STUMP » Articles » Dirty Divestment and Clean Investment Follies: There Had Better be Returns » 21 February 2018, 05:08

Where Stu & MP spout off about everything.

Dirty Divestment and Clean Investment Follies: There Had Better be Returns  

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21 February 2018, 05:08

Looks like it’s been a month since my last post on public pension divestment from all the dirty things.

Time for another.

STORY ROUNDUP

Before I get into individual items, let me dump all the divestment-from-dirty/investment-in-clean public pension stories I’ve collected since January.

I will pull out a few of these to talk about them below.

Also, there’s a couple ringers in the list — as in, they’re the good kind of divestment. Can you guess which ones I’ve labeled as such before I get to the bottom?

INTERLUDE: WHAT IS SOROS UP TO?

What’s this about George Soros investing in fossil fuels?

Soros Fund Management reported investments in eleven new fossil fuel corporations
George Soros founded and operates his own climate change advocacy group
The billionaire invested $54 million in Columbia Pipeline in 2016

But surely, he’s investing in them just to clean them up, right?

George Soros made big investment bets on fossil fuel companies in the fourth quarter of 2017 even though he claims these firms contribute to climate change, according to a Daily Caller News Foundation investigation.

In the last quarter of 2017, Soros Fund Management reported investments in eleven new fossil fuel corporations totalling nearly $160 million, according to his company’s December 31, 2017, filing before the Securities and Exchange Commission reviewed by TheDCNF.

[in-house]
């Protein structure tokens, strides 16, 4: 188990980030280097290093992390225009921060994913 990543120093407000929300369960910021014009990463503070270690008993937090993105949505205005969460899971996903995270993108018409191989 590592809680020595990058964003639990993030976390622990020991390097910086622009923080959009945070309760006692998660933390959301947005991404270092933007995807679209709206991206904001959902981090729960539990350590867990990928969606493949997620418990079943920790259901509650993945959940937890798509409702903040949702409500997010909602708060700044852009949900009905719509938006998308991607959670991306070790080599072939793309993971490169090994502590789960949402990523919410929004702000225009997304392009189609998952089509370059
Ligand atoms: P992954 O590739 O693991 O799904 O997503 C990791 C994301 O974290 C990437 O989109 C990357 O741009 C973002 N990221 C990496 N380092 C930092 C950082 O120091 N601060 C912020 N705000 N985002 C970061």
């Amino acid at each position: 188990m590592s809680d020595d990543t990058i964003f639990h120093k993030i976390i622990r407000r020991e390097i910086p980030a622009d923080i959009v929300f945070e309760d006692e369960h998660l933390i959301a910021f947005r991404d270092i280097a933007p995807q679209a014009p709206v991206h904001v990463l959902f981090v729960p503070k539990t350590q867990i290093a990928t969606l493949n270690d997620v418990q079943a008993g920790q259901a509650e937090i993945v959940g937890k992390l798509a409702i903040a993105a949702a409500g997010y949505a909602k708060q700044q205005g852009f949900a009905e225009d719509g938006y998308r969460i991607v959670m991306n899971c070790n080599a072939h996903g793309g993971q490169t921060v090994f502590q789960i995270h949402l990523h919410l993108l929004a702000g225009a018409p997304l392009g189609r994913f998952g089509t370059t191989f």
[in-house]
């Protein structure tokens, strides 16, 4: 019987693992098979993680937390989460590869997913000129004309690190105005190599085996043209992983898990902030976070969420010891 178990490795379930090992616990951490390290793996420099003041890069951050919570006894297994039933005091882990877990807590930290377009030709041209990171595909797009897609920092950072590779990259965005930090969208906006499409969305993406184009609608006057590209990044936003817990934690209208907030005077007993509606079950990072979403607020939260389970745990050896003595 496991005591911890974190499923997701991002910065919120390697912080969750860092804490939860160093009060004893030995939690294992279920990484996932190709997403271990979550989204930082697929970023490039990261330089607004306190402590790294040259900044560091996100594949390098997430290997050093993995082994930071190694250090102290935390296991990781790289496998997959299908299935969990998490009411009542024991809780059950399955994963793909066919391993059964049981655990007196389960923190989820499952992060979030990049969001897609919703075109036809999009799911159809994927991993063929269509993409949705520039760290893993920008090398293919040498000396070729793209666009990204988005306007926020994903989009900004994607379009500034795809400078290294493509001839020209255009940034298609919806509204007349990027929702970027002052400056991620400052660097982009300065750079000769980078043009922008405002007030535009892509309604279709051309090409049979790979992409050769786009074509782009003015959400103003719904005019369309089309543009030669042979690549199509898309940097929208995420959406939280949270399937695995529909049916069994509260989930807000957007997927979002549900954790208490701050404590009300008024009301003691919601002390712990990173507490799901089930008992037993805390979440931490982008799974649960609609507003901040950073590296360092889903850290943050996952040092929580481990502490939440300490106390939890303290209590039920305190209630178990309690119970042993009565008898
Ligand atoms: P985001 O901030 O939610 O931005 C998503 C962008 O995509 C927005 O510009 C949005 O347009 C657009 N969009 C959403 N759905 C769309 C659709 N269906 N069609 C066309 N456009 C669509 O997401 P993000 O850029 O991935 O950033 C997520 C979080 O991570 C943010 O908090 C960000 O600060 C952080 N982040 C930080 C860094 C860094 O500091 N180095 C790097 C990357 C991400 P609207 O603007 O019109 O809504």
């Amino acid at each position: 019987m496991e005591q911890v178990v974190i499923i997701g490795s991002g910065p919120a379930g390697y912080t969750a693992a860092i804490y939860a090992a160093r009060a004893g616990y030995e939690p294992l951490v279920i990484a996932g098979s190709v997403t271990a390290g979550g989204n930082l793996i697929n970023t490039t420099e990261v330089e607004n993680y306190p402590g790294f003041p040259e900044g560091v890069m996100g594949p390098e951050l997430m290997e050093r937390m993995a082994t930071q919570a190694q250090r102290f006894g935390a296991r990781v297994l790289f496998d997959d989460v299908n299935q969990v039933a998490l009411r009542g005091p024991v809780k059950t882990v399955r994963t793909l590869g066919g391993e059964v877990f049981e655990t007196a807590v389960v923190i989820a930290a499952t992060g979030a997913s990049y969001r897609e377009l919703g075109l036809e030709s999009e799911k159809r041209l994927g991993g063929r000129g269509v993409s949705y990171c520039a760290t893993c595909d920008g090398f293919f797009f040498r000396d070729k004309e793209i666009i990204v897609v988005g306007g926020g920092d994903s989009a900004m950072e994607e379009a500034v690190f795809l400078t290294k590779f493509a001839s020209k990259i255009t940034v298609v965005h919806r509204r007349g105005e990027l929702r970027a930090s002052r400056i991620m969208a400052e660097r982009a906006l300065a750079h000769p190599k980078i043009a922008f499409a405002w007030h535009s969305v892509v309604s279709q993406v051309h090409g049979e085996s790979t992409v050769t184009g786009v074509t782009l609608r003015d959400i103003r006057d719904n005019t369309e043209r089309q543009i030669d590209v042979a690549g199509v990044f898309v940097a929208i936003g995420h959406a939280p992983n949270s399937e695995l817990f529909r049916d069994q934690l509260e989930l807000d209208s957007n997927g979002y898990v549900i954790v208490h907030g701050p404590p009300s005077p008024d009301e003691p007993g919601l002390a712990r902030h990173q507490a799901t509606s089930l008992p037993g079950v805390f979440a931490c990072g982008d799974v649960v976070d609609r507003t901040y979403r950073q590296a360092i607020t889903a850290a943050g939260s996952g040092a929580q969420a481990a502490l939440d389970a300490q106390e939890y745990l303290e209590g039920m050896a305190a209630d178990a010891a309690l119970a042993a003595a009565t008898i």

…..
Further, Soros founded and operates his own climate change advocacy group called the Climate Policy Initiative. He pledged to give at least $100 million in 2009 to the institute over ten years and in 2015 he gave $26.5 million to the group, according to his latest filing with the Internal Revenue Service.

Nevertheless, his financial investments in for-profit fossil fuel companies in a single quarter overshadow these contributions.

The billionaire’s newest fossil fuel investment was $87 million in Alerian, MLP, a fund that solely invests in “energy infrastructure” consisting of pipelines, storage tanks and processing plants for crude oil and natural gas. He purchased eight million shares of the company.

His company’s second biggest energy investment was Halliburton, one of the world’s largest oil exploration and drilling companies. His firm purchased 842,000 shares valued at $30 million.

Soros not only invested in oil and natural gas companies, but also into coal. Soros tried to position himself as an enemy of coal, stating at the 2009 Copenhagen climate change summit, “There is no magic bullet for climate change, but there is a lethal bullet: coal.”

In the last quarter, however, he invested $4.7 million into Peabody Energy Corporation, the largest “pure play coal company” in the United States, according to the company’s website. Peabody sold 188 million tons of coal to electric utilities in 2016. The company operates 23 surface and underground mines in the United States and in Australia.

Maybe he’s working to bring them down from the inside, that’s right!

Let’s check, $4.7 million into Peabody Energy, which has a market cap of … $3.2 billion. That 0.1% ownership ain’t exactly a controlling interest.

Alerian MLPthat’s about $9.9 billion.

Halliburton – $30 million has got to be a huge chunk of change for that company, right?

Over $40 billion market cap? Man, an evil mastermind just can’t get a break.

Here’s a thought: he’s investing in dirty energy, because he thinks he can make money on it.

Maybe public pension investment should be looking out for similar interests?

REPLACING DIRTY WITH CLEAN

So the flip side of dumping all one’s “dirty” investments is loading up on “clean” investments.

New York is doing this, due to the judgment of the state’s sole fiduciary, the state comptroller.

Let’s read his press release on the matter.

NY State Comptroller DiNapoli Doubles Low Emissions Index Investment to $4 Billion
State Pension Fund’s Proprietary Index Moves Stocks Away From